Take apart that PC Box Fan- see what’s inside brushless DC motor
I have been thinking about brushless motors for a while now, and I wanted to replace a small brush motor with a brushless one but wasn’t sure how to go about it. I looked up how they work to refresh my memory, then I thought I might make one out of permanent magnets and a few coils, but how was I going to control the switching of the coils? If I did use some kind of IC chip to do the logic it would add cost. Then I thought maybe I can just use some kind of analog circuit. Like maybe an infrared sensor tied to a transistor to time the pulses, or maybe a hall effect sensor. So Looked up “simple brushless motor” and found this site. It shows you how to make your own with all those sensors including a reed switch, pros cons etc.
I started to feel like making my own would be a pain and not efficient anyway, so I tried to think of a brushless motor I could find around the house and remembered that PC fans are brushless. I was pretty sure the PC only gave a voltage to the fan and did not offer any pulsing, so the motor must have some logic circuit built in. Perfect. I looked for photos online of PC fans opened up but a quick searched turned up nothing. I don’t know if a PC fan has enough power for what I’d like it to do. But I knew I was ready to take one apart.
So I found an old PC fan that I am pretty sure didn’t work and went at it.
I took pictures and video. Here we go.
Its called “PowMax” – well its dead now, so not so much Pow and not so much Max.
If you want to power it you need to offer 12Vdc. I am not even sure its speed would change if you gave it a less, since it’s a cheapo fan and it only has 2 leads. Black and Red. Which means its only for power and there is no third wire which can be tied to a sensor. This sensor usually gives feedback to the PC to make sure it actually running.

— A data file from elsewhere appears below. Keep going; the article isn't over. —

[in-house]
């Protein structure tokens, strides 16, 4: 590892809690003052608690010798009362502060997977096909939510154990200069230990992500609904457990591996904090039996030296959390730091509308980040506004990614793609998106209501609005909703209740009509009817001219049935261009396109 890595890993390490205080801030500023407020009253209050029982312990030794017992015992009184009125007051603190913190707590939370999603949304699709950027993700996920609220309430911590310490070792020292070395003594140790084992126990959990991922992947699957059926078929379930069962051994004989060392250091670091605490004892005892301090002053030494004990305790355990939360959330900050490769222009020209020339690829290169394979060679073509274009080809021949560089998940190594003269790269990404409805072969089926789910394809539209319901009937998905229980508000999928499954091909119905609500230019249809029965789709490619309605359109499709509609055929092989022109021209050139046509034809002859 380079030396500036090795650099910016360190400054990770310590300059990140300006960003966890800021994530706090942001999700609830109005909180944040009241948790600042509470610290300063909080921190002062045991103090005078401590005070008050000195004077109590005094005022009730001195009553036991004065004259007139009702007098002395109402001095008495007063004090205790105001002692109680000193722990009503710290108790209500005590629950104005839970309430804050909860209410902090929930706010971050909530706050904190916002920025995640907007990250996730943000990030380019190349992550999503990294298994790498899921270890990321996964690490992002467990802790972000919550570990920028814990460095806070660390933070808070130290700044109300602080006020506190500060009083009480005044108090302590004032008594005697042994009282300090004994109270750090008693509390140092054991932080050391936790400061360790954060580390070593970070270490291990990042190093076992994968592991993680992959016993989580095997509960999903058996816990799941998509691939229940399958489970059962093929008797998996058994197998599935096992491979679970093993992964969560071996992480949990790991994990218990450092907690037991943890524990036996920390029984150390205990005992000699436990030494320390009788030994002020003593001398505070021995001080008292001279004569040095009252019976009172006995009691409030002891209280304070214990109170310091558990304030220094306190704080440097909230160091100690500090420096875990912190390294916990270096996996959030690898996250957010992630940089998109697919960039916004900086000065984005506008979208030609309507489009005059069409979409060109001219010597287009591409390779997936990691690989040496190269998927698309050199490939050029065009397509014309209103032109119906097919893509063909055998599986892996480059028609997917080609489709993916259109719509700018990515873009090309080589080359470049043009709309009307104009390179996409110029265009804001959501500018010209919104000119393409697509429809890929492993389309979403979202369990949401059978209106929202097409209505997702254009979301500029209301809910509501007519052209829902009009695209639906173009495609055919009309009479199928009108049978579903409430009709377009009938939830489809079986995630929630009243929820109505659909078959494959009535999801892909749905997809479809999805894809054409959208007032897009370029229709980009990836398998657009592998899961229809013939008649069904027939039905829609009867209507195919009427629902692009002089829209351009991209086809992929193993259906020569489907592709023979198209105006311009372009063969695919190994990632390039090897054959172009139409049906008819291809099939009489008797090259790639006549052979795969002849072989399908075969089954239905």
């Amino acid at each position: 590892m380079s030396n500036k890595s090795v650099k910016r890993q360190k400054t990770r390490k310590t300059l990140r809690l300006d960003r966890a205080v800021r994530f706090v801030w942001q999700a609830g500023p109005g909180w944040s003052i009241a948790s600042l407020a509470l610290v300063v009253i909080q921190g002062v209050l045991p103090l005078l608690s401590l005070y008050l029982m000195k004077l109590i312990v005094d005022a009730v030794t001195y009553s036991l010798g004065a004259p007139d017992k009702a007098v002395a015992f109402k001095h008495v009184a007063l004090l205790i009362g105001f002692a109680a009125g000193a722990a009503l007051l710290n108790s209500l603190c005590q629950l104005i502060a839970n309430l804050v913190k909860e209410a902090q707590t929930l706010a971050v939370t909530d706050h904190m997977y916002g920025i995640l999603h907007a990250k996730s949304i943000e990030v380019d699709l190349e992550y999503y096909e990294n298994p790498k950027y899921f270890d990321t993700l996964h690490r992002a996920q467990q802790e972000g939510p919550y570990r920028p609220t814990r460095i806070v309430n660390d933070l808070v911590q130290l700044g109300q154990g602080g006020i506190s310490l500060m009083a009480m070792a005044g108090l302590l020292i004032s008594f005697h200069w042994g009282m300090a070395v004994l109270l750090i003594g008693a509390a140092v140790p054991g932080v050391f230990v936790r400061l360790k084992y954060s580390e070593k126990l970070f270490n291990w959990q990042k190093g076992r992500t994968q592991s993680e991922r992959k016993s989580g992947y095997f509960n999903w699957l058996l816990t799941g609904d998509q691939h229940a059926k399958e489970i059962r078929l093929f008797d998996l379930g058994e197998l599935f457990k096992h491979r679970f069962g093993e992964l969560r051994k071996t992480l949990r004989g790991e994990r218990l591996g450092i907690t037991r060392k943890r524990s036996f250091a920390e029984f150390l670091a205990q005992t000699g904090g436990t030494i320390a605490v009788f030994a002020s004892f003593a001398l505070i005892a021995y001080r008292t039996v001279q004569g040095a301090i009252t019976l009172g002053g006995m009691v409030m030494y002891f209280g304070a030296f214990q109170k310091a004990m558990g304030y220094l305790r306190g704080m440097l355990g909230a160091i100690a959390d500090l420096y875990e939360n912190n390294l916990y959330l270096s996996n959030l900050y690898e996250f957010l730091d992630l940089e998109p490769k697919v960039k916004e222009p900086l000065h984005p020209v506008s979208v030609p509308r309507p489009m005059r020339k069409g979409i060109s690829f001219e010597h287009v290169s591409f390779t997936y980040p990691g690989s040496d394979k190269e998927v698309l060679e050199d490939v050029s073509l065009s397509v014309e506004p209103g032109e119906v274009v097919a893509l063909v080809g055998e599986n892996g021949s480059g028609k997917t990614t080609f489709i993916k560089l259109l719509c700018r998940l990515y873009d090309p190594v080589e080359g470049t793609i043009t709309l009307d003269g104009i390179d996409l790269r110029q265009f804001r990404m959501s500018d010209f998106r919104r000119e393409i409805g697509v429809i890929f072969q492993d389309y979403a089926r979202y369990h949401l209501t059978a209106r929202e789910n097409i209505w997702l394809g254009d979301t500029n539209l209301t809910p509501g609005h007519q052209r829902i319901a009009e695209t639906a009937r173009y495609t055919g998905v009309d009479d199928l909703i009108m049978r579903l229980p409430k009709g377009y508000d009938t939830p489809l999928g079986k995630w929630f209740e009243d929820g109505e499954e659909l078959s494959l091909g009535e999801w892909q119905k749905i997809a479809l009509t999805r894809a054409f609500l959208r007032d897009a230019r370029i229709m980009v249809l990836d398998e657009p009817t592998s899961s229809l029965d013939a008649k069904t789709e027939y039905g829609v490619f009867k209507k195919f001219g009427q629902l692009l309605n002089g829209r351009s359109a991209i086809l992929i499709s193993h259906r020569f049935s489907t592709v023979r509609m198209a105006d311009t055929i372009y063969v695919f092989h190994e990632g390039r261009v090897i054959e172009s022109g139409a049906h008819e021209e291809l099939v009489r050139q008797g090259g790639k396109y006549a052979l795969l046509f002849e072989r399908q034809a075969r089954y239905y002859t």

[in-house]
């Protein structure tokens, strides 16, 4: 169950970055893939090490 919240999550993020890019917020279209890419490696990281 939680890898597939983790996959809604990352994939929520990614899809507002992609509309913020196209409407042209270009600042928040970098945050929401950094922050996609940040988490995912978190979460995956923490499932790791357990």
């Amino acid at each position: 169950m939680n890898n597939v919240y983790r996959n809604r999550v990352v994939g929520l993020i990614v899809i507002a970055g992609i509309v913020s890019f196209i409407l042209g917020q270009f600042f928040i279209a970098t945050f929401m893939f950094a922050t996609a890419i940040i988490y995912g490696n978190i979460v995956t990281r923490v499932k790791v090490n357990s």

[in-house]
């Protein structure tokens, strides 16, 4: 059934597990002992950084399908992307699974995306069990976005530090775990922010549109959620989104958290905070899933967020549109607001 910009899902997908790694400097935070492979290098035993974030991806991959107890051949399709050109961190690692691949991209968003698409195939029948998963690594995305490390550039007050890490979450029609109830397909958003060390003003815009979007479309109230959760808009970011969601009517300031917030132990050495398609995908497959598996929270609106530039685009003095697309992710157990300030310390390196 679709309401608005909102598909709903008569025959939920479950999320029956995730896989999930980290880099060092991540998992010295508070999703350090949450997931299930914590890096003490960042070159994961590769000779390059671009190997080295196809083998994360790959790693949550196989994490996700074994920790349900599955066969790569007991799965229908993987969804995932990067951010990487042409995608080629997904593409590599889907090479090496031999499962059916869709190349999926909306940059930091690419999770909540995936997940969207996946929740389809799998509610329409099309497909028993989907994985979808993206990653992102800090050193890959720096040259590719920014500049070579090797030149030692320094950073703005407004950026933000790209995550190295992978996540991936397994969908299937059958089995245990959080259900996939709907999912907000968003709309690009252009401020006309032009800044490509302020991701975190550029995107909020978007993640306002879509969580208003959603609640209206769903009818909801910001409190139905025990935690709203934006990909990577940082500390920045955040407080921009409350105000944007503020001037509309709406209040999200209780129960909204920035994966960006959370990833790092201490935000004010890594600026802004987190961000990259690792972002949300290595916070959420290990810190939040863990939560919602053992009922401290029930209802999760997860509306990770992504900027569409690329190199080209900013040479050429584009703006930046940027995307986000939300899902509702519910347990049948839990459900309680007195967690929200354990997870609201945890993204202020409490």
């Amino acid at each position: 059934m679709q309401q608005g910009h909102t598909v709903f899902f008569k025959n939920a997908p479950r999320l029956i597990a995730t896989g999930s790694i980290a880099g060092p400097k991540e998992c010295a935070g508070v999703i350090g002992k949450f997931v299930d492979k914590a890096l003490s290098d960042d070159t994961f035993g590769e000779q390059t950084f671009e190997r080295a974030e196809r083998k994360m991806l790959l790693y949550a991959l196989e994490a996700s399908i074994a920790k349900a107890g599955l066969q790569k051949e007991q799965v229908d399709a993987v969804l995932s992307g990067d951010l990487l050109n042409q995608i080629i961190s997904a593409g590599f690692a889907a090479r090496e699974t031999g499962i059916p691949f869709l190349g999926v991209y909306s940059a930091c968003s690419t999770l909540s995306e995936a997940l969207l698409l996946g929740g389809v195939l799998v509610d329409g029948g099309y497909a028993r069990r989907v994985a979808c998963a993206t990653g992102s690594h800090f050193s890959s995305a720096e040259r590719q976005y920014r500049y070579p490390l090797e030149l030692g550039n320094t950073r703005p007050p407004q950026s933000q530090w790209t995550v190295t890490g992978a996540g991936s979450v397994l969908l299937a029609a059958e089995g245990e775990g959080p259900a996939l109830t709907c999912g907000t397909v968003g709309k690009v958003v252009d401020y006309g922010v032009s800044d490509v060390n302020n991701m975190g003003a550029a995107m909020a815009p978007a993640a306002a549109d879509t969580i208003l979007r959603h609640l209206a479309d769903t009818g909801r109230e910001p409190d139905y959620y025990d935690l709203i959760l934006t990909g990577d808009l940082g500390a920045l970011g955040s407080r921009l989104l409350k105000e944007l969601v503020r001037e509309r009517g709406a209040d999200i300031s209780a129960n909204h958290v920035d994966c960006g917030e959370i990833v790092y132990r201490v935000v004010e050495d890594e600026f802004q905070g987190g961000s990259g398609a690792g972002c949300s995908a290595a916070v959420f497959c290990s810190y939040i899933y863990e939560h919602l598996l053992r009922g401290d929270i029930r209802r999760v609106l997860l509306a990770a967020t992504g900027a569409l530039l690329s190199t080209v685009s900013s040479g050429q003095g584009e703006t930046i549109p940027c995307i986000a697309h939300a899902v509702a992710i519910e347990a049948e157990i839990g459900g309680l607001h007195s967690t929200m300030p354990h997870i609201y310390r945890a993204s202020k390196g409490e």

So if you pull up this nifty lil sticker on the back it also automagically picks up this little plastic disc that covers the shaft area.
So what you can see so far is a metal shaft and what looks like a plain plastic washer on its end. At first I wasn’t sure what this was and to remove the fan from its housing I started to pull and prod it, but it didn’t budge. So before I break the housing I figured I would check that plastic disc again. I poked it with a screwdriver and pried it off the shaft. Turns out its just a simple thin washer like disc split radially on one side. A very crude, simple, retainer ring. You can see it in this blurry picture below. And yes there is some grease in here, and as after pulling off the retainer you can see the bearing is an good old oilite brass bushing bearing. They are commonly used in motors and are the cheapest way to go. It’s a very good sign that this was a stock cheap-o fan.